Local

Published on May 14th, 2018 | by Guest Contributor

Six Ontario Tea Rooms that You Will Love.

Fancy tea with little sandwiches and scones, anyone?

Yes, please. And just in time to get together with friends and watch the upcoming Royal Wedding!

Afternoon tea is one of the greatest ways to feel super fancy without having to drop $400 on a full dinner. You can wear a hat and gloves and say things are “scrumptious” and “divine”. Devon cream, cucumber sandwiches, smoked salmon and teeny tiny cakes. We’re feeling grand just thinking about it. Or sometimes, if you’re feeling more down-to-earth, a nice cuppa in a warm friendly shop with home-made cakes is what you need.

Interesting tea-related fact #1. Anna Maria Stanhope, The Duchess of Bedford, is largely credited as the creator of afternoon tea. The story goes that while Stanhope was visiting the 5th Duke of Rutland at Belvoir Castle in the mid-1840s, she got tired of the long wait between lunch and dinner, so she started eating a light meal of tea (usually Darjeeling) and cakes or sandwiches. The practice eventually became the norm all over England and other Commonwealth countries.

Interesting tea-related fact #2. Everything you know about “high tea” is wrong. Also, “high tea” and “afternoon tea” are not the same thing. And though “high tea” sounds fancier, it’s actually not. Scones, tea sandwiches and little cakes are served with “afternoon tea” in mid-afternoon. A “high tea”, however, includes heartier fare like meat, fish and egg dishes, as well as breads and desserts and is served in the early evening.

Now that you have those bits of information, here’s where to enjoy afternoon tea across Ontario, from the stately to the small and cozy.

The Old Curiosity Tea Shop.  

91 Main St N, Markham, ON

Markham’s Old Curiosity Tea Shop is a quaint, traditional tea room. Meals are served on Royal Doulton China and the Victorian Afternoon Tea includes a pot of loose-leaf tea, two tiers of “freshly made dainty sandwiches” and another two tier of warm scones, clotted cream and preserves and English cookies and cakes.

Primrose Lane Tea Room & Gift Shop.

475 Lindsay Rd, Peterborough, ON

A small, elegant and charming spot with friendly service. Primrose’s seasonally changing menu offers a selection of teas, savoury soups, scones, cheese plates and desserts and is commonly praised for its lovely ambiance and delicious sweets.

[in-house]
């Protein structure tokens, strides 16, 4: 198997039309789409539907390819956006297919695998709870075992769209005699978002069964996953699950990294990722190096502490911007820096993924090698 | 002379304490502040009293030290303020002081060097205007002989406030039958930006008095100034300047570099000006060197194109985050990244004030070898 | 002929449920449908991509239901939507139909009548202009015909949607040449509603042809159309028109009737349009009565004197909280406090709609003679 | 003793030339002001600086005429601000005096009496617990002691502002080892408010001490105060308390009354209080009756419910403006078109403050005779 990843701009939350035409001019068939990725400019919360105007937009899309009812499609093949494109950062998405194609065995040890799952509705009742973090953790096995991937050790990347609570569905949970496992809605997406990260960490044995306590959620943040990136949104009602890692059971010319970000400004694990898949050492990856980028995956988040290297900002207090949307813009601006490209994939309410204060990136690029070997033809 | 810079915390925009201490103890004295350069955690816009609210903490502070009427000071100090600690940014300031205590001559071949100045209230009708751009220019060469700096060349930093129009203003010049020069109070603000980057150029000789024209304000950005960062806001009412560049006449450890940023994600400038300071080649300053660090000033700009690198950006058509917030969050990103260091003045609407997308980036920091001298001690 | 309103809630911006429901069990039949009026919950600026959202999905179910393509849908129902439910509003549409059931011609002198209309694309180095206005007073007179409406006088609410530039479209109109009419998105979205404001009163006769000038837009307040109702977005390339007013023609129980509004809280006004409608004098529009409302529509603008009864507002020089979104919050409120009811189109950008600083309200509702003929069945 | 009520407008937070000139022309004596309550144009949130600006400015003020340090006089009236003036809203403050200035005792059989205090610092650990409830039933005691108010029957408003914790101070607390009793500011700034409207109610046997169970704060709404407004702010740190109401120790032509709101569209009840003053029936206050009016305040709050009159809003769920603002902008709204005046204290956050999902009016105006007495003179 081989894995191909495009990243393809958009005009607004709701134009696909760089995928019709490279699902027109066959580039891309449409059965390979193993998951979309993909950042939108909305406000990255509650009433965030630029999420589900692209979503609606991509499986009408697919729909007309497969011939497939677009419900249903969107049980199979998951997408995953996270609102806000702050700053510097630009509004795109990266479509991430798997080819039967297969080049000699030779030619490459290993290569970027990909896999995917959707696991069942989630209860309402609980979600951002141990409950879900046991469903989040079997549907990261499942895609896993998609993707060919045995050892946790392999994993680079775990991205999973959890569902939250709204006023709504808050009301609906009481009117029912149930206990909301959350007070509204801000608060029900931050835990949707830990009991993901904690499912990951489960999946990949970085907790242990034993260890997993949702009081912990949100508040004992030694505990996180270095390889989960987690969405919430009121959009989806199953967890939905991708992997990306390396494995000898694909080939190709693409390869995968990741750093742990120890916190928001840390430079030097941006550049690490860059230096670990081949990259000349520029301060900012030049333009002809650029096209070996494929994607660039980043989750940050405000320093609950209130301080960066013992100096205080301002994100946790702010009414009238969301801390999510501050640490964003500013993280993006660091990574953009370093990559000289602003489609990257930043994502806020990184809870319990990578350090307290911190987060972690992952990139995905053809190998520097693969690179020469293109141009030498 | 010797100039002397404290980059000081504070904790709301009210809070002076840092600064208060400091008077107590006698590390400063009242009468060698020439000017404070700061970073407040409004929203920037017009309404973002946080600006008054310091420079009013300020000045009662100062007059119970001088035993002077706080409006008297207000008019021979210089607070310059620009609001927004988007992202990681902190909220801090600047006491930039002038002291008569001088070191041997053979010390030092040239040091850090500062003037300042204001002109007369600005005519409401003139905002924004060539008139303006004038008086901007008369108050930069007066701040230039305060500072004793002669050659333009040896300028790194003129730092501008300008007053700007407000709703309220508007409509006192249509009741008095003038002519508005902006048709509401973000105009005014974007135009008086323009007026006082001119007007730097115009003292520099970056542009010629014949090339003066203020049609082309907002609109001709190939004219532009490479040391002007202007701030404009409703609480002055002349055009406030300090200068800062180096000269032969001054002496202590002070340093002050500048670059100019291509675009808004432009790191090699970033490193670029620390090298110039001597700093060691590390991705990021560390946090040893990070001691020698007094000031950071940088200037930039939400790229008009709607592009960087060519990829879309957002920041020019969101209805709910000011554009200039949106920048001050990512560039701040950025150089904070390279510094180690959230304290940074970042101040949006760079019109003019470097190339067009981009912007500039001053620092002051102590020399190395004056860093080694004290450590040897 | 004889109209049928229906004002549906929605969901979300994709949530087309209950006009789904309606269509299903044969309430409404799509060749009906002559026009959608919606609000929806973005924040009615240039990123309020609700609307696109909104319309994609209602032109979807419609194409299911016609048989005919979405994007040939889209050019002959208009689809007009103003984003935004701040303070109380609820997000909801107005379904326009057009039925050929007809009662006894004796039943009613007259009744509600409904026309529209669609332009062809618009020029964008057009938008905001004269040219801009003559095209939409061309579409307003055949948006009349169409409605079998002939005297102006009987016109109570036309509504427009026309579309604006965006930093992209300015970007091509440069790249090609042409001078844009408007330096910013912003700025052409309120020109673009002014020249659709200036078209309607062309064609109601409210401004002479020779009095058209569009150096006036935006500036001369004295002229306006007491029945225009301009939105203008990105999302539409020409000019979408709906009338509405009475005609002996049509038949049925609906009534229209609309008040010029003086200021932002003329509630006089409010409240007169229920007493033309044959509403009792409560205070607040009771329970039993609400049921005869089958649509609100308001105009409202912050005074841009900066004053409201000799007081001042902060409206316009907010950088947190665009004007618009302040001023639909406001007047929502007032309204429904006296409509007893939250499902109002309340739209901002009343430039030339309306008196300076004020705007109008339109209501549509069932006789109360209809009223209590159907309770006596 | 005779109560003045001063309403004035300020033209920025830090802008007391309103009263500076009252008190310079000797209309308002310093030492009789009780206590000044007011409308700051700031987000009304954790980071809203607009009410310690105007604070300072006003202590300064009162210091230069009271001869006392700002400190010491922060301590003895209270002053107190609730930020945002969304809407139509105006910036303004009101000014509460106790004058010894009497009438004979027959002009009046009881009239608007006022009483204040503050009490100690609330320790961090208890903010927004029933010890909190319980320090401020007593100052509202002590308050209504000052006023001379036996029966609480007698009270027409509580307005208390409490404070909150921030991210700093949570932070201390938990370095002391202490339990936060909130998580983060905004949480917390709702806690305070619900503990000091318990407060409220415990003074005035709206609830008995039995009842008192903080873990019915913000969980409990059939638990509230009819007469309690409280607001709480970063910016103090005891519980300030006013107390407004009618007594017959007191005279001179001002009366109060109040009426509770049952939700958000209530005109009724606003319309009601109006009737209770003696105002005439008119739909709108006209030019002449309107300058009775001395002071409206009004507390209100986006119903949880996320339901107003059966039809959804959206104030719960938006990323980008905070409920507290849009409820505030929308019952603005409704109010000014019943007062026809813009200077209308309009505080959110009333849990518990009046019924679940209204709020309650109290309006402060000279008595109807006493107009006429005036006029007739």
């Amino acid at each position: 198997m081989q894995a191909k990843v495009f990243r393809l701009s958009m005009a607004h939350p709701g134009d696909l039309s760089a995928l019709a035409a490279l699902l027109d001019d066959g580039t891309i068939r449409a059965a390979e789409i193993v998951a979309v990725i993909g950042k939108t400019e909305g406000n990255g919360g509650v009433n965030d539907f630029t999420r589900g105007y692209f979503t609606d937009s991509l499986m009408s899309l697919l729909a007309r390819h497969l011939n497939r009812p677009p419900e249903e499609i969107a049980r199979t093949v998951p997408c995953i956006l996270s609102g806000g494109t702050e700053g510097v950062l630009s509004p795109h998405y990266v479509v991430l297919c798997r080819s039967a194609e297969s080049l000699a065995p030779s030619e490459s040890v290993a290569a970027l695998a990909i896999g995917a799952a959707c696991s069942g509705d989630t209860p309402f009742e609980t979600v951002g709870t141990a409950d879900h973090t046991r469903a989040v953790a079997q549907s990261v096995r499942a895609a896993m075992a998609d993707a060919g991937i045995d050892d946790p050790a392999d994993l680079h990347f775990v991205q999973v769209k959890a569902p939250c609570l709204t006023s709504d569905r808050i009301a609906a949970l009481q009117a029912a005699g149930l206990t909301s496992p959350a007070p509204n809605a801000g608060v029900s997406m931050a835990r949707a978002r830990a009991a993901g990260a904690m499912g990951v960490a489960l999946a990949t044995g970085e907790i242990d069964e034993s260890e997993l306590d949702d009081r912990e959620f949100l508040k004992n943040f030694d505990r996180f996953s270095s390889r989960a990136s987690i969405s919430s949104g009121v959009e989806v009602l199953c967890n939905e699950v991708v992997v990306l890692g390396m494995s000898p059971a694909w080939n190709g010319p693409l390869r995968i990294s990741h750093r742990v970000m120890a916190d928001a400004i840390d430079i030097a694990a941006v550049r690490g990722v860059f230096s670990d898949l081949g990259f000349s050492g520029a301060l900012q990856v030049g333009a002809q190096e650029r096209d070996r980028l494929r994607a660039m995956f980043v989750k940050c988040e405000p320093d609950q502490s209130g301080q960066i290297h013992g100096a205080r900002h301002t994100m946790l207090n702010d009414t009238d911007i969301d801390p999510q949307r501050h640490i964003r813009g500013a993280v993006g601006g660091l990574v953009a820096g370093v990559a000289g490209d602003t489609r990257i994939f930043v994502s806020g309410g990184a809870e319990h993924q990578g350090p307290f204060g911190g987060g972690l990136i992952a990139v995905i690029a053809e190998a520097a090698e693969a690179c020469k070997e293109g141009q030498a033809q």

Langdon Hall Country House Hotel & Spa.

Langdon Drive, Cambridge, ON

A grand estate built in 1855, with beautiful gardens and a stately interior, Langdon Hall is the ideal setting for afternoon tea. The tea menu includes scones and preserves, savouries like “Smoked Salmon, Dill Cream Cheese on Roasted Beet Bread” and sweets like “Hazelnut and Cardamom Cheesecake”. It’s served with a breathtaking view overlooking the gardens and Carolinian forest.

Montrose Inn & Tea Room.

1725 Old Highway 2 – R.R. # 2, Quinte West, ON

At this Boutique Bed and Breakfast, Afternoon Tea starts off with a seasonal beverage – a glass of lavender lemonade on the verandah or mulled apple cider by a warm fire. The meal itself consists of your choice of teas, a selection of savoury and sweet tea sandwiches, home baked scones, home-made preserves and Devonshire cream and, finally, an assortment of home baked sweets and treats.

Prince Of Wales Hotel.

6 Picton Street, Niagara-on-the-Lake, ON

The Prince of Wales offers an elegant Victorian experience in their Drawing Room restaurant, featuring artisan teas, finger sandwiches, delicate desserts and other English delicacies. Expect regal treatment with an imaginative twist. The hotel also offers Candlelight Tea on Friday and Saturday evenings. This includes an assortment of sweet and savoury food with your choice of premium, organic gourmet tea.

 

The Savoy Room.

375 St. Paul Street, St. Catharines, ON

The Savoy serves affordable afternoon tea in a cozy, friendly classic Victorian atmosphere on fine bone china. The afternoon tea comes with house-made sandwiches, scones, tarts, mini quiches and delectable cakes and pastries.


Back to Top ↑